Some Universities, Even Public Ones, Actually Support Free Speech
The Foundation for Individual Rights in Education (FIRE) has released its annual college free speech rankings. This is the largest survey of campus free speech, reaching 37,000 students from the nation’s top 159 colleges and universities; it assesses each school’s speech climate across seven aspects: perceived comfort in speaking one’s mind publicly, soundness of the speech code, reported levels of self-censorship, tolerance for liberal speakers, tolerance for conservative speakers, levels of acceptance for disrupting campus speech, and ability to discuss challenging topics on campus.
Topping 2021’s list is Claremont McKenna College, which has been celebrated for gracefully handling a controversial speech by the conservative journalist Heather Mac Donald and for launching an Open Academy Initiative intended to foster viewpoint diversity. In the poll, 54 percent of students report that their administration makes it “extremely” or “very” clear that they champion free speech.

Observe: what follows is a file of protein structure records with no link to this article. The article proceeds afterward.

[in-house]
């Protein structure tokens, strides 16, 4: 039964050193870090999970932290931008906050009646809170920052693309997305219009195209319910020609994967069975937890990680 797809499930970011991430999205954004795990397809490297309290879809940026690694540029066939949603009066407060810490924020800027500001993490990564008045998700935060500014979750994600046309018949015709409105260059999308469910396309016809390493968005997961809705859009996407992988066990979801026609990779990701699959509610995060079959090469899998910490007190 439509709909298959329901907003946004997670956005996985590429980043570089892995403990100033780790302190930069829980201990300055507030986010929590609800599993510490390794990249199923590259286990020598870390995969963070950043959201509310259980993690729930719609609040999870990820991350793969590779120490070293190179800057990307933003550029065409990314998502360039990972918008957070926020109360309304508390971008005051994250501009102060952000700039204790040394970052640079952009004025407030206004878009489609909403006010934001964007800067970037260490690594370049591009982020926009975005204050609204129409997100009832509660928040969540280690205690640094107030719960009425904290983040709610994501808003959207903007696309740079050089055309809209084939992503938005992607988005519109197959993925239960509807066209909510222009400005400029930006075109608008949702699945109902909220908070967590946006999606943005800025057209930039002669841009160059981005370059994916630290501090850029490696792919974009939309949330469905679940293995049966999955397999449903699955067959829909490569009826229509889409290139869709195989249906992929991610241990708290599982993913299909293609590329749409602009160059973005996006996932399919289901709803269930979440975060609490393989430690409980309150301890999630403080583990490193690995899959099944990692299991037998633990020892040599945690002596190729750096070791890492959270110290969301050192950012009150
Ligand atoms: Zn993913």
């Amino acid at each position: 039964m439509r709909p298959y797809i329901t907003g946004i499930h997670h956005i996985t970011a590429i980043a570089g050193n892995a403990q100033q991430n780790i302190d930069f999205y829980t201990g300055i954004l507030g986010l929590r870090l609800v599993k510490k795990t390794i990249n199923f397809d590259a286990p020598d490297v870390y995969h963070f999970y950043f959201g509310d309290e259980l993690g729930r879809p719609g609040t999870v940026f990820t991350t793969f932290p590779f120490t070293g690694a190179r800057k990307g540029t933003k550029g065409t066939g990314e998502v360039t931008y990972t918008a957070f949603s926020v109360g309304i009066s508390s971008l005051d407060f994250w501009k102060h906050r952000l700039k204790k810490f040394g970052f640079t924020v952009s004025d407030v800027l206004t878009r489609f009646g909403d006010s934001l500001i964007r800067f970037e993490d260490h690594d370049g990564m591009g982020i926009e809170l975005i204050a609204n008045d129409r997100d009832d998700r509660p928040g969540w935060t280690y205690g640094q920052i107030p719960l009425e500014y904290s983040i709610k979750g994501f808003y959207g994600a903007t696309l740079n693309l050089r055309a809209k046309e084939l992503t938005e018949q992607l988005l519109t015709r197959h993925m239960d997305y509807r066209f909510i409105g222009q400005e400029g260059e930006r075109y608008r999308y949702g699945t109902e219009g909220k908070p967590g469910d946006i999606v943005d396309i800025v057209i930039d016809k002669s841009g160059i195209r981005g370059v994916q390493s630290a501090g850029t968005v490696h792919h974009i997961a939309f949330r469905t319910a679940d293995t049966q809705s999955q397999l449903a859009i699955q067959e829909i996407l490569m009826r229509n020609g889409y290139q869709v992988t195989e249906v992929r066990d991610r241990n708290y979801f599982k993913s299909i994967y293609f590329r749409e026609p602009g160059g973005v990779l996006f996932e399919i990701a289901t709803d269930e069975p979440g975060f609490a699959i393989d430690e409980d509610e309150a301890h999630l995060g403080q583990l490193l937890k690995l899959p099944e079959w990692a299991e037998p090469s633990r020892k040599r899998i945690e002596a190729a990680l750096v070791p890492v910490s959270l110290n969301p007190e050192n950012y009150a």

“At higher ranking schools, the students felt the administration made their stance on free speech issues clear,” says Sean Stevens, FIRE’s senior research fellow of polling and analytics. “It’s a testament to the power of strong leadership on the part of administrators.” Finishing out the top five were the University of Chicago, the University of New Hampshire, Emory University, and Florida State University.
On the other side of the spectrum is Marquette University, which drew ire for attempting to revoke Prof. John McAdams’ tenure and to terminate him. (McAdams ultimately was reinstated after prevailing in
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